This is the fourth article in our series on adoption and teens for National Adoption Awareness Month. You don’t have to read the first two articles in the series to benefit from the information in this one, but it helps. Our first article, November is Adoption Awareness Month – A Focus on Teens presents the latest figures on the prevalence of adoption in the U.S. The second article, Adoption Awareness Month: The Challenges for Adopted Teens discusses the seven core issues adopted teens face. Our third article, How to Help an Adopted Teen Navigate Adolescence offers advice about how parents of adopted teens can help them work through the challenging issues they may face. This article addresses the types of trauma adopted kids experience, explains how that trauma can often result in emotional difficulties for adopted teens, and offers resources for parents and teens seeking help and support.
What is Early Trauma?
Our understanding of the long-term effects of early trauma on mental and emotional health later in life is relatively new. It’s only about twenty years old, believe it or not.
In 1998, the Centers for Disease Control (CDC) and Kaiser Permanente published The ACE Study, a seminal work on what they called adverse childhood experiences. The study, in addition to identifying categories of childhood trauma previously considered separately – if considered as trauma at all – changed almost everything we know about the long-term effects of early trauma and shaped the way mental health professionals approach the subject today.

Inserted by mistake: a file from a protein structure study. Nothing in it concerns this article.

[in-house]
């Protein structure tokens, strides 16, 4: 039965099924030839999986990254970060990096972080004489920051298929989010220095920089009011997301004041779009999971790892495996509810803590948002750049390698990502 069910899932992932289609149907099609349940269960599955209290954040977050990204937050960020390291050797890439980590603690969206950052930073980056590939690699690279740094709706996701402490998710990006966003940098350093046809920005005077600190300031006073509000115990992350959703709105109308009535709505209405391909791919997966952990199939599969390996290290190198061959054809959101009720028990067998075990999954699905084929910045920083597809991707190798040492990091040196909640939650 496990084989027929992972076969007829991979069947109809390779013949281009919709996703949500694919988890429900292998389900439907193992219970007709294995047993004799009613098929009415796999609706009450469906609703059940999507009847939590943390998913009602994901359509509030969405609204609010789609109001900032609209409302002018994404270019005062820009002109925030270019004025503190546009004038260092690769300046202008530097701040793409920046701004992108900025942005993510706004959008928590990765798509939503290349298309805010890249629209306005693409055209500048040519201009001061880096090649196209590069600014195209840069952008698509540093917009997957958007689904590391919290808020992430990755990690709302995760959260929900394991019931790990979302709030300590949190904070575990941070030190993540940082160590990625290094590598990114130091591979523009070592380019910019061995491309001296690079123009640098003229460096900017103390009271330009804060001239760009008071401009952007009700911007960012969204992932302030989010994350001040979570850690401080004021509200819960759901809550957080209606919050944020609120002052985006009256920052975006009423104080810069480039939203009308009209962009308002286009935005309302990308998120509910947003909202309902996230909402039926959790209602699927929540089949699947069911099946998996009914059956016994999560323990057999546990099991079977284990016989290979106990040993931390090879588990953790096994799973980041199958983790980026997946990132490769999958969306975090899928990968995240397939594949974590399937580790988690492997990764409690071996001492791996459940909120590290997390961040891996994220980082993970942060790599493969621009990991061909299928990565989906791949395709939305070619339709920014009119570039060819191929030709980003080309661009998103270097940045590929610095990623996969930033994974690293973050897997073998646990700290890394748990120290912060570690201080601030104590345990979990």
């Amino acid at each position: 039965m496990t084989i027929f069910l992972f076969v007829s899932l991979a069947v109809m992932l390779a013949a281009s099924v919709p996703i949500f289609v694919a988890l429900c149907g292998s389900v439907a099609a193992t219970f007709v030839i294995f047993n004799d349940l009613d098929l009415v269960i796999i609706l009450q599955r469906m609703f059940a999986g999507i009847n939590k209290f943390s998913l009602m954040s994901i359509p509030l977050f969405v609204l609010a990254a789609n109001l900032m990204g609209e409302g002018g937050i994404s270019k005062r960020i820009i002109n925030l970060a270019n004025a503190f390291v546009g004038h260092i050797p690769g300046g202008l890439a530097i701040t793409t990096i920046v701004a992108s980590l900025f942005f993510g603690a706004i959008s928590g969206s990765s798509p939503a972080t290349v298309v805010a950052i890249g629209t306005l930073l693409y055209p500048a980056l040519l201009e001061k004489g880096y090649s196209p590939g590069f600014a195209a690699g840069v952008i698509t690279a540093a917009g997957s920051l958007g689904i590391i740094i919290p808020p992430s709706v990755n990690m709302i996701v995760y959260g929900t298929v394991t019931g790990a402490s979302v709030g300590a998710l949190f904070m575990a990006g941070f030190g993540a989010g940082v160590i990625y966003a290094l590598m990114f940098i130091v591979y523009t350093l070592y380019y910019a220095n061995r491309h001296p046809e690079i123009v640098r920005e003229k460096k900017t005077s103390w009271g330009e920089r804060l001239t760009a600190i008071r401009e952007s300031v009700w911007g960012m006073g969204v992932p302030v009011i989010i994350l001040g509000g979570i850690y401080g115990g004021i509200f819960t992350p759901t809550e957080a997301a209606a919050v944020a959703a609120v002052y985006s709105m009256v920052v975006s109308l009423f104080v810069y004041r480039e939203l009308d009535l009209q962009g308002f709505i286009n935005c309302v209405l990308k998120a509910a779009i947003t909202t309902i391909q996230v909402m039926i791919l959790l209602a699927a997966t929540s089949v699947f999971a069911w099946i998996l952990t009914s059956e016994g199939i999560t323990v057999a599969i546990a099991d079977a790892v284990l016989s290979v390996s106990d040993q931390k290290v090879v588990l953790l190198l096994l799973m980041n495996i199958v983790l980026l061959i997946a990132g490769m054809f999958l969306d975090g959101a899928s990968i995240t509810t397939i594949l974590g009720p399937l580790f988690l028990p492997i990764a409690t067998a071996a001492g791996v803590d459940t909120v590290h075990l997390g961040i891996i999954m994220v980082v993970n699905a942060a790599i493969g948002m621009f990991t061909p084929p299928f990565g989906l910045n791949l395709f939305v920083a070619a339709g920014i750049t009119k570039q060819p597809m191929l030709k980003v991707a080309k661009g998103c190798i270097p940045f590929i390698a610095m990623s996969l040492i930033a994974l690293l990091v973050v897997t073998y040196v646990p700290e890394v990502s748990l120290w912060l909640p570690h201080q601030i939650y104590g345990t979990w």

The ACE Study is widely accepted the origin of a set of mental and emotional healthcare practices now known as trauma-informed care. Since its initial publication, researchers have thoroughly examined the topic and conducted scores of studies that form the basis of the way we support survivors of early trauma.
Click to read our article on The ACE Study:
That article discusses the study and presents the experiences considered traumatic for children. These experiences include, but are not limited to, the following:
- Physical, emotional, or sexual abuse
- Physical or emotional neglect
- Domestic violence
- Living with an individual struggling with substance abuse, an individual diagnosed as mentally ill or an individual who was incarcerated or sentenced to be incarcerated
- Experiencing racism and/or bullying
- Living in foster homes